Melissa Musiker is a registered dietician and a member of APCO’s Washington, D.C., health policy team.
The term “kid food” conjures images of chicken nuggets, hamburgers, pizza, mac and cheese, hot dogs or French fries. “Healthy food,” meanwhile, brings to mind apples, broccoli, kale, fat-free yogurt, steamed chicken or fiber-dense cereal. The imagery is dichotomous, but that may be starting to change. Recent changes to the National School Lunch Program and children’s menus in quick-serve and casual-dining restaurants are likely to have a significant impact on the way we think about kid food in this country.
As a result of the passage of the Healthy, Hunger-free Kids Act, Congress gave the U.S. Department of Agriculture additional funds to improve the nutritional quality of the federally reimbursable meals sold through school feeding programs. Changes to school lunch menus based on the 2010 Dietary Guidelines for Americans have been under development for the past 18 months and will go into effect starting this school year. These changes include:
- Both fruits and vegetables will be offered at lunch every day of the week
- More whole grain-rich foods will be on the menu
- Only fat-free or low-fat milk varieties will be offered
- Calorie limits will be put in place to ensure age-appropriate, kid-sized portions are served
- There will be decreases in the saturated fat, trans fat and sodium content of the food
As kids become accustomed to this new norm for school meals, restaurants have also been rethinking what they are putting on kids’ plates. In July 2011, the Kids LiveWell program was created by the National Restaurant Association in partnership with Healthydiningfinder.com. Kids LiveWell is a voluntary program designed to help kids and parents make healthier choices when eating away from home. Like the updates to the National School Lunch Program, nutrition criteria for Kids LiveWell are based on the 2010 Dietary Guidelines for Americans. Meals and foods at participating restaurants that meet the standards are denoted on children’s menu.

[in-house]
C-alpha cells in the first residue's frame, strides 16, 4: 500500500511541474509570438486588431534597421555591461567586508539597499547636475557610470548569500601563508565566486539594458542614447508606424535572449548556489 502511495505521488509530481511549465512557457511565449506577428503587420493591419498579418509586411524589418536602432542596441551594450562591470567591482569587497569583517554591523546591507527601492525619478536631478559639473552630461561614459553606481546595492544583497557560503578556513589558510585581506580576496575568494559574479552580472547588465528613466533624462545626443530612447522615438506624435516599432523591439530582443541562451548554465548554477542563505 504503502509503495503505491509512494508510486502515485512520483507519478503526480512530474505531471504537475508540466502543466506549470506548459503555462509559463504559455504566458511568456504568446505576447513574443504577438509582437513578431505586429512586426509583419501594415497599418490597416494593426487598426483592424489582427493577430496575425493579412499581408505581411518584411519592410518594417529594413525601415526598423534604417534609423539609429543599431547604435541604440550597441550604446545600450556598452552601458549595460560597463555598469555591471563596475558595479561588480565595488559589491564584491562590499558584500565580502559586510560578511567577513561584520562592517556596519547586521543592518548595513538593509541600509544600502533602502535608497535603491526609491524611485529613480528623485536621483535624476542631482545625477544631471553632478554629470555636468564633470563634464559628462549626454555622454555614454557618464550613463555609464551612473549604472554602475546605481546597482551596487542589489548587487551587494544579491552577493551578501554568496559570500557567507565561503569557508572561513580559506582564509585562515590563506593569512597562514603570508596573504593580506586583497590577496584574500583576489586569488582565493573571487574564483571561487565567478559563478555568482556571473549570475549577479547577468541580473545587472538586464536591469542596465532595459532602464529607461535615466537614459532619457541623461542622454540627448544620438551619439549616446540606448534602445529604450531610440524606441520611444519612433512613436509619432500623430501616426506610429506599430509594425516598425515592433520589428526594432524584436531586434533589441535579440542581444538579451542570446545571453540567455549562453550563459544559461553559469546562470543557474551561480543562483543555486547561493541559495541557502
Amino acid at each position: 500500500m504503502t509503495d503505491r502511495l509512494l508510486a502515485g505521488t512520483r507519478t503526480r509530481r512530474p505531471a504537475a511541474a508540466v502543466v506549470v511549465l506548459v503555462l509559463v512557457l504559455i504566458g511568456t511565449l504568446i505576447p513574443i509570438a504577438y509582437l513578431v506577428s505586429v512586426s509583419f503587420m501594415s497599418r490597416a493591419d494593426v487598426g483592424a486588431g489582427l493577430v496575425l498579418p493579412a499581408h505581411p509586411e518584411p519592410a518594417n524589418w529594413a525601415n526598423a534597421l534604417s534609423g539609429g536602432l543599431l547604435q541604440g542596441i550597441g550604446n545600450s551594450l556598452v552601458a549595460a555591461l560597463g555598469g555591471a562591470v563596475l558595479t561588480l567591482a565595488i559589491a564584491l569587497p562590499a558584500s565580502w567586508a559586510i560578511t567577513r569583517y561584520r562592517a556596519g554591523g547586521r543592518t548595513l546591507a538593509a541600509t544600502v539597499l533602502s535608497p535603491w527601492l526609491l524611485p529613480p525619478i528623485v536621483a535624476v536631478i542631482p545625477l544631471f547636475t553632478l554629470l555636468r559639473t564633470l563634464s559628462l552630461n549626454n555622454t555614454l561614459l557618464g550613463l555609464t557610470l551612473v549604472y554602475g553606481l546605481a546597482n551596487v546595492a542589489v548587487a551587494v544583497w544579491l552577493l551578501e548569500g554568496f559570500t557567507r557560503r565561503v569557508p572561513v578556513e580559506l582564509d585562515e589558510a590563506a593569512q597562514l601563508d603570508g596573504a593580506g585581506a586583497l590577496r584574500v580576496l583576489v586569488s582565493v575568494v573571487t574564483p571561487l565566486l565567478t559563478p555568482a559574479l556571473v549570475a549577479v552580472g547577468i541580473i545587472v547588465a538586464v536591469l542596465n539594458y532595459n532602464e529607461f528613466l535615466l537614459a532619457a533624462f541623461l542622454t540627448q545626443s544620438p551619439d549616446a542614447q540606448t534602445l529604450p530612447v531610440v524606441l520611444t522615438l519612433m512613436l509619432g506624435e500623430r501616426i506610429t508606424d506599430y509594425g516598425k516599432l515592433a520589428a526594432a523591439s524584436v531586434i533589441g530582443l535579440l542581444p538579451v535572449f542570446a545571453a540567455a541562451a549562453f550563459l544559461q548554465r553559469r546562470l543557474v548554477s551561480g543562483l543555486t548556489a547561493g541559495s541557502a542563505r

More than 60 casual-dining and quick-serve restaurant (QSR) companies are Kids LiveWell members. Of the 50 largest quick-serve companies that have a children’s menu, 80 percent have made some kind of effort to improve the healthfulness of their offerings. Nine out of the top 10 largest QSR companies have done the same. Not only are these efforts a smart position for restaurants in a challenging health environment, but they are also a shrewd business move that meets evolving consumer demands and expectations.
It is widely acknowledged that both the public and private sectors need to make significant investments in the prevention of obesity and chronic disease today in order to lower health care costs in the future. A food isn’t nutritious if people won’t eat it. Getting healthier food into kids’ mouths, not just once in a while but most of the time, is a particularly challenging but pivotally important intervention. Updates to the nutritional requirements for schools and healthier kids’ menus are significant examples of how programmatic changes and private-sector action can promote a common goal. In isolation, neither can solve this nation’s obesity and chronic disease crisis. But together they can synergistically and subtly encourage change in the way parents and children think about a meal so that they aren’t classified anymore as “healthy” but rather as normal.